Study for History of Meharry Medical College
This work is William Edouard Scott’s polished study for a mural painting offering a composite visual history of Meharry Medical College, in Nashville, Tennessee. The central image is a group portrait of the Meharry brothers, whose modest bequest to the Methodist Church established a school “for the training of Negro youth in medicine” in 1876. The five white men stand before a desk bearing a document that references the Freedman’s Aid Society, founded during the Civil War to create schools for former slaves, and the year 1866, when Congress passed the Fourteenth Amendment granting them citizenship. Progressing from the bottom to the top of the composition are other vignettes of the institution’s history. At the lower right Scott shows the incident that inspired the Meharrys’ gift, when a poor black family risked their liberty to aid the young Samuel Meharry, an Ohio farmer then traveling through Kentucky. At the upper left, the school’s founding president, a Northerner, and first professor, a Southerner, together instruct the first students; above, Dr. John James Mullowney lectures to a class in 1921, the year he assumed the presidency of Meharry; and crowning the composition is a view of Meharry’s new building complex in North Nashville, completed in 1931. In interpreting Meharry’s history as an unbroken narrative of white, male leadership, with African Americans as passive generic recipients of their benevolent guidance, Scott closely followed Mullowney’s telling of Meharry’s history.i
The mural, which stands more than seven feet tall, remains at Meharry Medical College, for which it was painted in 1938 on the occasion of Mullowney’s retirement after seventeen years as president. In his autobiography, published in 1940, Mullowney claimed credit for the idea of celebrating the school’s history in an oil painting to be displayed in the lobby of the 1931 building. The selection of Scott for this commission, however, might have come from its donor, a Chicagoan. The inscription at the lower left corner of the study identifies him as Dr. Maurice E. Hebert, a 1923 graduate of Meharry. The first black periodontist in the Chicago area, Hebert perhaps knew Scott by reputation if not personally and may have recommended him for the commission. This study was likely made to send to Meharry for the institution’s—that is, Mullowney’s—approval before Scott began work on the mural itself.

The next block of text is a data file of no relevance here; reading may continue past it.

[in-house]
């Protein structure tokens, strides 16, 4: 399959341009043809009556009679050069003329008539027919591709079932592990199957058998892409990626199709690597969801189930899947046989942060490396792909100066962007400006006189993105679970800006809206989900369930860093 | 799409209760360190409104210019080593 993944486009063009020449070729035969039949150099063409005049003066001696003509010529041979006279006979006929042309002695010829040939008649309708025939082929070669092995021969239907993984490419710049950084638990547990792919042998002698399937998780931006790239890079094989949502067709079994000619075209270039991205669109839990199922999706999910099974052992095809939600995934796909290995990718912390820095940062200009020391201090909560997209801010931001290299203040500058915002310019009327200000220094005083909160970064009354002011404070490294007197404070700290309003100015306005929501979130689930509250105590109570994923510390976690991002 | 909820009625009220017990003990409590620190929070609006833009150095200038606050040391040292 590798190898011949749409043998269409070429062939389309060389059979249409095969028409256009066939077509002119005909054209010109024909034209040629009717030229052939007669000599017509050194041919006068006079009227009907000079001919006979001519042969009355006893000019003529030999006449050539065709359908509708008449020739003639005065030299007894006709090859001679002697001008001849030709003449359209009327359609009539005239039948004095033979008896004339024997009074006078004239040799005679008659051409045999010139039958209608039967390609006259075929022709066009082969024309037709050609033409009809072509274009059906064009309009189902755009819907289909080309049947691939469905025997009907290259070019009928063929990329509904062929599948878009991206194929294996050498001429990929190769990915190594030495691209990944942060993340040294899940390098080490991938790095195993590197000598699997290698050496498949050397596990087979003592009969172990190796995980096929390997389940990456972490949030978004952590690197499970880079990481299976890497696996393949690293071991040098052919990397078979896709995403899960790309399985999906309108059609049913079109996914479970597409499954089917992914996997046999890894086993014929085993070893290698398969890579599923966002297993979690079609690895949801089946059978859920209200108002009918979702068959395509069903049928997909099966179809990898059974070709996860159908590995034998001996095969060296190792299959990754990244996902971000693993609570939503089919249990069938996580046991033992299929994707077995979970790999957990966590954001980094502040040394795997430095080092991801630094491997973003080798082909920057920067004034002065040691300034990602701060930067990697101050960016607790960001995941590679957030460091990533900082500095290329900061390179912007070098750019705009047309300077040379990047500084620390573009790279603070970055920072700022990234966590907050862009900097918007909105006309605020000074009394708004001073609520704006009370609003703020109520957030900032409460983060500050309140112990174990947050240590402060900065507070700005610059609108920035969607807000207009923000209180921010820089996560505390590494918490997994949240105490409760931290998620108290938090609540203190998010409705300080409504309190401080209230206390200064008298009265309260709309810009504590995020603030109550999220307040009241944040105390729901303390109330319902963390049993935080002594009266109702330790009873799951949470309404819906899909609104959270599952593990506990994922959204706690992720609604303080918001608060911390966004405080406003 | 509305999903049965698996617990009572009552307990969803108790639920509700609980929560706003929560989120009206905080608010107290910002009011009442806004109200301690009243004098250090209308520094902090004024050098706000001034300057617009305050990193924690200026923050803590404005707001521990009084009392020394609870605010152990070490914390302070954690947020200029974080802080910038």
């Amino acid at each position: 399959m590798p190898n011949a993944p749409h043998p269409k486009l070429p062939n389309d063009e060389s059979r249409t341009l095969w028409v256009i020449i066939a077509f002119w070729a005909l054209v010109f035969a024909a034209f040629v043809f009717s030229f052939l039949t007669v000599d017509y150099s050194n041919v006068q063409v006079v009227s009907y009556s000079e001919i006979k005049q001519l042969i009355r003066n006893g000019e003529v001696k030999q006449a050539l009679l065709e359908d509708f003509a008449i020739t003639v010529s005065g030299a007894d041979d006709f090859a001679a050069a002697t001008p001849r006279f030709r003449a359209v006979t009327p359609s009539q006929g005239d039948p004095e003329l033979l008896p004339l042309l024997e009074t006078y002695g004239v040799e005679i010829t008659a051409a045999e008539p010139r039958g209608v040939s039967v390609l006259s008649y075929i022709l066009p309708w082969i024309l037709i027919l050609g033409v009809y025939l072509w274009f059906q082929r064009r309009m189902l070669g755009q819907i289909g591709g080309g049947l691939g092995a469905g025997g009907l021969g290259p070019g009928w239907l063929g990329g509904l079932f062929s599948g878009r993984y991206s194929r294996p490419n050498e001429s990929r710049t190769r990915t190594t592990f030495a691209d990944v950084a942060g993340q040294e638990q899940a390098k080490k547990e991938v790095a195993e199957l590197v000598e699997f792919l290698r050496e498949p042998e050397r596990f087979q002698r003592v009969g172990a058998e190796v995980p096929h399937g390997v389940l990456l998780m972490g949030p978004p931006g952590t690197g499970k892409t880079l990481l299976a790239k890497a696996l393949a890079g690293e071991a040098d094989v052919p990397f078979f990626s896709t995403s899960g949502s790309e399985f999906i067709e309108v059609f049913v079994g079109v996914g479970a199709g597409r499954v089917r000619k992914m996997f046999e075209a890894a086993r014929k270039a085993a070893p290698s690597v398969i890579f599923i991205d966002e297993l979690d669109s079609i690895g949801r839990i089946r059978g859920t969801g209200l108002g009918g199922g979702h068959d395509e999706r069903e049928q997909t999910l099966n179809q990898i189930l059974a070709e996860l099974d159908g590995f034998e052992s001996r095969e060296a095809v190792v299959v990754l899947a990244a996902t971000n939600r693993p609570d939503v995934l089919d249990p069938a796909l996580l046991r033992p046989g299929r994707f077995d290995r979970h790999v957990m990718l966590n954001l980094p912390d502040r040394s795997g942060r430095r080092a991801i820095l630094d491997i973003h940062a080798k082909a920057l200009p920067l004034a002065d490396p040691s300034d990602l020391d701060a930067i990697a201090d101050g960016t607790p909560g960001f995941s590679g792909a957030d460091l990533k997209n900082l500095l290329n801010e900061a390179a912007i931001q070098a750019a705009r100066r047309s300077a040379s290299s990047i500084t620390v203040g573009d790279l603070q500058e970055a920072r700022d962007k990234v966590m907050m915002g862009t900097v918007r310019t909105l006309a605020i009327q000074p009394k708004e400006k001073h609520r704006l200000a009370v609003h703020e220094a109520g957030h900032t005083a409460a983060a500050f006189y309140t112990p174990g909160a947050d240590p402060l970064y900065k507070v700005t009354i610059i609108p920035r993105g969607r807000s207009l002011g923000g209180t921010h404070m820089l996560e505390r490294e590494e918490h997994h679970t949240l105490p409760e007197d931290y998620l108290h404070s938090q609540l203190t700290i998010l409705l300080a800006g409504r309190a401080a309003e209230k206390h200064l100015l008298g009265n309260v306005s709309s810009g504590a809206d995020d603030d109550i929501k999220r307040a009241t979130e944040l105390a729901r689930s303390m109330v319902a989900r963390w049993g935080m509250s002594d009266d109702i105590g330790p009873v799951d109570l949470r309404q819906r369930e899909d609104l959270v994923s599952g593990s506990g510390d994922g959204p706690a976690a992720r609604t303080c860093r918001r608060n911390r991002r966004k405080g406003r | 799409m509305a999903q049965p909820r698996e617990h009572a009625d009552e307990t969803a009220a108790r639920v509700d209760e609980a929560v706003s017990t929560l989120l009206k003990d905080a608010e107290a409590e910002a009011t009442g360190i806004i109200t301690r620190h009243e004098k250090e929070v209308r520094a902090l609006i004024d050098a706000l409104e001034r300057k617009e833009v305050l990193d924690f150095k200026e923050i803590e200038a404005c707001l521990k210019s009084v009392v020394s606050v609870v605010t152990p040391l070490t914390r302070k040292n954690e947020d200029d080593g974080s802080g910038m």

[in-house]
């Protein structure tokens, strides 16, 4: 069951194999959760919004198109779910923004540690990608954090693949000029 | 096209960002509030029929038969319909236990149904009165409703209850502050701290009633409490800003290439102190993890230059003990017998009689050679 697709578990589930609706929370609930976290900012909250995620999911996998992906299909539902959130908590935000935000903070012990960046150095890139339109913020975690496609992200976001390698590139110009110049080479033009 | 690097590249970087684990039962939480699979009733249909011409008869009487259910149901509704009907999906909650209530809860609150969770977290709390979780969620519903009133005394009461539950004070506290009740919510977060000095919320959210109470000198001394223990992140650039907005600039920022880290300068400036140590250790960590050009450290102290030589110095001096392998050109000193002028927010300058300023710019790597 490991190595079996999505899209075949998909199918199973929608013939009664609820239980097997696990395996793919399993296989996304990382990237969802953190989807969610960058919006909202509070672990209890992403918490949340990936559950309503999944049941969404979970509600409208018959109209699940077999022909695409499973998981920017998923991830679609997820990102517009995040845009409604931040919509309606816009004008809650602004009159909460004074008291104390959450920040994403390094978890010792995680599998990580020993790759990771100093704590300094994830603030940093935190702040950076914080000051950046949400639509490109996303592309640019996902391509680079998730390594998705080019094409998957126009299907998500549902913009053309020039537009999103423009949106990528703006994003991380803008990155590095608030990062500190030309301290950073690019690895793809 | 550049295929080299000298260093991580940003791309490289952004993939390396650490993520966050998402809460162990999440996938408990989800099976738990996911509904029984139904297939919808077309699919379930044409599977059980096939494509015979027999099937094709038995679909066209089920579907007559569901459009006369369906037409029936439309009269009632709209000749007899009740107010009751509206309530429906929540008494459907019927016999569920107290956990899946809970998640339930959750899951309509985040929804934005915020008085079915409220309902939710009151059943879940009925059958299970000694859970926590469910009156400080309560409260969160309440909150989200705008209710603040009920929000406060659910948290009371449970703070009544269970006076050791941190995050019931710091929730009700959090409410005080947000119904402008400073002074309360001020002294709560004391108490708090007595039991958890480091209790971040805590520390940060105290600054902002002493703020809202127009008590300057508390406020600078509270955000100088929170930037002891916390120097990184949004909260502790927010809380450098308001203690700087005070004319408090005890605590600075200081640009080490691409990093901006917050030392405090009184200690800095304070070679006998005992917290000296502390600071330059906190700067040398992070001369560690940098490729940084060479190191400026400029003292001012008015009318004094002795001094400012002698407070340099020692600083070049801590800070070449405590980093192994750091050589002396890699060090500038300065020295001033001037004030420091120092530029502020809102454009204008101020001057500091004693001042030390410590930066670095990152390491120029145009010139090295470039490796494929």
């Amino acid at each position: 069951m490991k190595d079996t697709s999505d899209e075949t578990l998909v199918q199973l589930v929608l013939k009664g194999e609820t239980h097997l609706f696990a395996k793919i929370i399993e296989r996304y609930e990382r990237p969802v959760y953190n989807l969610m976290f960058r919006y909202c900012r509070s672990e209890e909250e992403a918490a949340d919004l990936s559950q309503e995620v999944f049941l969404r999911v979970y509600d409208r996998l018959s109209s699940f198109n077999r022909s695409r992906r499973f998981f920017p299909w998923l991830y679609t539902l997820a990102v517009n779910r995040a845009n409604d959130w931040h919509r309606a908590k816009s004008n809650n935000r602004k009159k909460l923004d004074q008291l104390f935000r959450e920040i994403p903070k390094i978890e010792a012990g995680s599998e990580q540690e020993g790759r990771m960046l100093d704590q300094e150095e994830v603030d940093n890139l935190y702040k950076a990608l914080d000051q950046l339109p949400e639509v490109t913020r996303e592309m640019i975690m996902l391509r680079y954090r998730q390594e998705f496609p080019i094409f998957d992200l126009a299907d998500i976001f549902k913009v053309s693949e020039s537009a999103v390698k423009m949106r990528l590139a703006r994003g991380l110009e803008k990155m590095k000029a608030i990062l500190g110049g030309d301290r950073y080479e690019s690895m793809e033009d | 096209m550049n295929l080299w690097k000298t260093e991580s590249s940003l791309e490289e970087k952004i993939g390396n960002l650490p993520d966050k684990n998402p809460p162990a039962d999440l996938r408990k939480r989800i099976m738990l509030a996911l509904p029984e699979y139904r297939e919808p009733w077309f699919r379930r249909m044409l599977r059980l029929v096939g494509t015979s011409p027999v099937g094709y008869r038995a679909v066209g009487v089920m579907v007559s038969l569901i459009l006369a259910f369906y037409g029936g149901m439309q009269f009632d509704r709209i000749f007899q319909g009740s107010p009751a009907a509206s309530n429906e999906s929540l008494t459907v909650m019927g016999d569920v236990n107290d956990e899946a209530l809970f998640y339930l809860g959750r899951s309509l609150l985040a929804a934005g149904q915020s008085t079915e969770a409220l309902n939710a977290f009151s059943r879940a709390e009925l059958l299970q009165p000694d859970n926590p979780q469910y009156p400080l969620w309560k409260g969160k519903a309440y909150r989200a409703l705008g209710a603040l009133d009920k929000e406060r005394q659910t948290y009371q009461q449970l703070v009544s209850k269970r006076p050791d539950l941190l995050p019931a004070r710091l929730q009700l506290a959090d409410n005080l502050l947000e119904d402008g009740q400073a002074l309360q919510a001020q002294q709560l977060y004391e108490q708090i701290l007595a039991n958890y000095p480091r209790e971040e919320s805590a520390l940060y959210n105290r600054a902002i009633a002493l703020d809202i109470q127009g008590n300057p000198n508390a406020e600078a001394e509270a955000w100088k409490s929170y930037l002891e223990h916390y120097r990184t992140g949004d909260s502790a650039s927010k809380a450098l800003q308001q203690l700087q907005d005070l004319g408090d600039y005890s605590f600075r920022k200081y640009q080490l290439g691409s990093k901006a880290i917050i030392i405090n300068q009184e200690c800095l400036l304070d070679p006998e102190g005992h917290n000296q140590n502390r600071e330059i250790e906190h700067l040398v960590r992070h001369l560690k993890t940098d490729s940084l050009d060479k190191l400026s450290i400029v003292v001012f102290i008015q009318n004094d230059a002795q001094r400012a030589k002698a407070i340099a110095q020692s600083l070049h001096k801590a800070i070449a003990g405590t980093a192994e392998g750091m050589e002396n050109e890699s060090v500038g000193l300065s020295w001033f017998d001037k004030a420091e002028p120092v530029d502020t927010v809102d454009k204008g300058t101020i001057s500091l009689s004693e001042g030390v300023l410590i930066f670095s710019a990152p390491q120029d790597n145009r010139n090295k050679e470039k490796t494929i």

By the 1930s, Scott’s reputation for mural paintings in particular was at its height. Early in his career he had made such works for schools and other institutions—settings that favored idealized historical imagery and encouraged a straightforward, accessible style. Later, Scott painted murals across the US, including for Chicago’s 1933 Century of Progress Exposition and under the sponsorship of the WPA. He was a natural choice for a celebratory official portrayal of Meharry’s history. Legible and accessible, this mural combines a naturalism grounded in Scott’s academic training with a modernist approach to composition in the use of striking diagonals to separate the various scenes that map out Meharry’s history.
Wendy Greenhouse, PhD
i John J. Mullowney, typescript “A Pictorial History of Meharry Medical College,” May 1938, Meharry Medical College Archives, and Mullowney, American Gives a Chance (Tampa, FL: The Tribune Press, 1940), 90.